- Location Service
- Location History
- Default Location
You will not need an administrator account to get these done. Every user can set its location service.
1] Location Service
- Go to Windows Setting using Win + I.
- Click on Privacy & Security from the sidebar, then select Location.
- Over here, you will find two settings.
- The first setting is location services; you can keep it turned on/off depending on your needs. If you keep it turned on, the location will be available to Windows and anyone using your computer.
- Once you enable Location services, you will get the second option: Let apps access your location. Using this, you can allow or disallow apps that can access your location information.
Once you change the settings, apps and browsers will behave based on these settings.
Read: How to turn on or off Location Scripting on Windows.
2] Location History
As mentioned earlier, Windows does share your location info with specific Windows apps and services. However, when the location setting is one, the location looked up by apps or services will be stored on the device for 24 hours and then deleted.
You can easily find this app on the location settings page. Apps that use location service will be labeled as Uses location history.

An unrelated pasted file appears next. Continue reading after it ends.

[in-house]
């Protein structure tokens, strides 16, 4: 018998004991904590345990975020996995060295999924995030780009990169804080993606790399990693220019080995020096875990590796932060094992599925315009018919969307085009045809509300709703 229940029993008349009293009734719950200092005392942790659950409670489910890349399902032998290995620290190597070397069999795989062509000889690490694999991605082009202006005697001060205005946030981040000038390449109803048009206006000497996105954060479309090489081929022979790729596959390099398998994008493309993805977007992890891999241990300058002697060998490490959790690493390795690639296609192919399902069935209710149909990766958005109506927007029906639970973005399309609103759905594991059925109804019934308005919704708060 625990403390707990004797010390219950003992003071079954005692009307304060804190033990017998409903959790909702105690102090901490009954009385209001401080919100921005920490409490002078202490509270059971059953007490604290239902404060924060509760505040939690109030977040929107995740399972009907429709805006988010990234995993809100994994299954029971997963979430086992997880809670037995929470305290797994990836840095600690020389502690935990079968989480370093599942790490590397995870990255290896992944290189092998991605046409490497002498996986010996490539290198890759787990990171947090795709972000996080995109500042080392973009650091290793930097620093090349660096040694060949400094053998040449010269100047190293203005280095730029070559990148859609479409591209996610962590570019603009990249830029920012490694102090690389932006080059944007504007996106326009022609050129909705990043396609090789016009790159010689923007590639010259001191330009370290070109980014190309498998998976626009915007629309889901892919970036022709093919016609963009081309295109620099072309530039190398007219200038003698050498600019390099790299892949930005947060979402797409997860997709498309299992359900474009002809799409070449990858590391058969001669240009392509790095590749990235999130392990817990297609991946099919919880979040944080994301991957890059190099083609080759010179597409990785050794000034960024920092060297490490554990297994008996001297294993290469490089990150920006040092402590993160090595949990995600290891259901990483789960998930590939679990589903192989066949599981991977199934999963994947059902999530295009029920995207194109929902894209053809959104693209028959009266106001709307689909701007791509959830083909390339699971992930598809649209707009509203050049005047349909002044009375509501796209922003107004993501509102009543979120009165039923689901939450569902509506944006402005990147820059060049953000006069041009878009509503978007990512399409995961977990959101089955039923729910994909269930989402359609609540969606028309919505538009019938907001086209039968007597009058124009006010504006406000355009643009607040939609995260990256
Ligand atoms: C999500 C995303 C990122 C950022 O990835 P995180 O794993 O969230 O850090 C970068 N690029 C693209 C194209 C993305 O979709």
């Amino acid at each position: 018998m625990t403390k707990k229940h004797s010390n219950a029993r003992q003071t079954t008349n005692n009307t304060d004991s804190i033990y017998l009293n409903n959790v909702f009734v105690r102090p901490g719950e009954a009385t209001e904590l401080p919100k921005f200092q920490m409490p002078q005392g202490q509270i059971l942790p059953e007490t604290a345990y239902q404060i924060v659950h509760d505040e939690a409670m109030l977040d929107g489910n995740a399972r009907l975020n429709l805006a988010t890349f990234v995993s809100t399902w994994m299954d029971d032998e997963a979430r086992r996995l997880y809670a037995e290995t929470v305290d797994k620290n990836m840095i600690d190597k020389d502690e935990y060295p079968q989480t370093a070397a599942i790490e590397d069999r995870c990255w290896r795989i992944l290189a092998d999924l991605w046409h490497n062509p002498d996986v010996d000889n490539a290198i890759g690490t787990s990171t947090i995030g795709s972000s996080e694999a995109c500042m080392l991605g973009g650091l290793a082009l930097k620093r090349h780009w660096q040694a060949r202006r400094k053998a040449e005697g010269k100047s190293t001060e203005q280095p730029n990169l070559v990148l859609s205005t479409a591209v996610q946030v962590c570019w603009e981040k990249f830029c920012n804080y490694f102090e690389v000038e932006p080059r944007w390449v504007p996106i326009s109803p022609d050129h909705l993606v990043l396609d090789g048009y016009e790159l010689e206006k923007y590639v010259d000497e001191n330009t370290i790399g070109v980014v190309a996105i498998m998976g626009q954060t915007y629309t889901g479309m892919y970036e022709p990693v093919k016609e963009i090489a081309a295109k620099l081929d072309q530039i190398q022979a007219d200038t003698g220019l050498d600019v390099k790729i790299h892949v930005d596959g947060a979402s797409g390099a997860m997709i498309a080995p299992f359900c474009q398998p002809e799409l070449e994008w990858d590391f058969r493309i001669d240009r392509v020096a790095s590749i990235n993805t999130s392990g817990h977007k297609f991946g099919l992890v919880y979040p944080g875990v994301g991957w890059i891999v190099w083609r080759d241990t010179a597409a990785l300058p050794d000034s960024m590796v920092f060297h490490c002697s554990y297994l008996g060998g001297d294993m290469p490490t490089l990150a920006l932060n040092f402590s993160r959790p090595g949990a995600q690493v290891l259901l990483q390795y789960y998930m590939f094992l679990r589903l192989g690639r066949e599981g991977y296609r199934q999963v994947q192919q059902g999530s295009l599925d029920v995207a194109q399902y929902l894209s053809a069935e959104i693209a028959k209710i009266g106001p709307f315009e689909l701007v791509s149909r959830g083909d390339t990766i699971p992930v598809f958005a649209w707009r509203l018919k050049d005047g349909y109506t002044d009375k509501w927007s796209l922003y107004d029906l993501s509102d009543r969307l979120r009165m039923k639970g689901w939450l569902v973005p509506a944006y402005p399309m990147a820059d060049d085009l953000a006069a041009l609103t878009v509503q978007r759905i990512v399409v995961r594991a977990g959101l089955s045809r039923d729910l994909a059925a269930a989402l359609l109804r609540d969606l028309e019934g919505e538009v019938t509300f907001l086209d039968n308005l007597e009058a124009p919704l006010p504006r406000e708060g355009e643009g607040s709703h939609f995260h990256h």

To clear location history, you can follow the below steps:
- Use Win + I to open Windows Settings
- Privacy & Security > Location.
- Then click on the Clear button next to Location History.
It will delete location history from Apps that had accessed the history before it was cleared.
Also, Windows stores your Location information in the cloud. To clear that, go to account.microsoft.com, sign in using your Microsoft account, select Clear location activity, and click on Clear.
3] Default Location
Windows gives you the option to set a default location. The default location will be used when Windows fails to detect the precise location. To set it, follow the below steps:
- Go to Settings.
- Privacy & Security > Location.
- Click on Set Default next to the Default location.
- It will launch the Windows Maps app.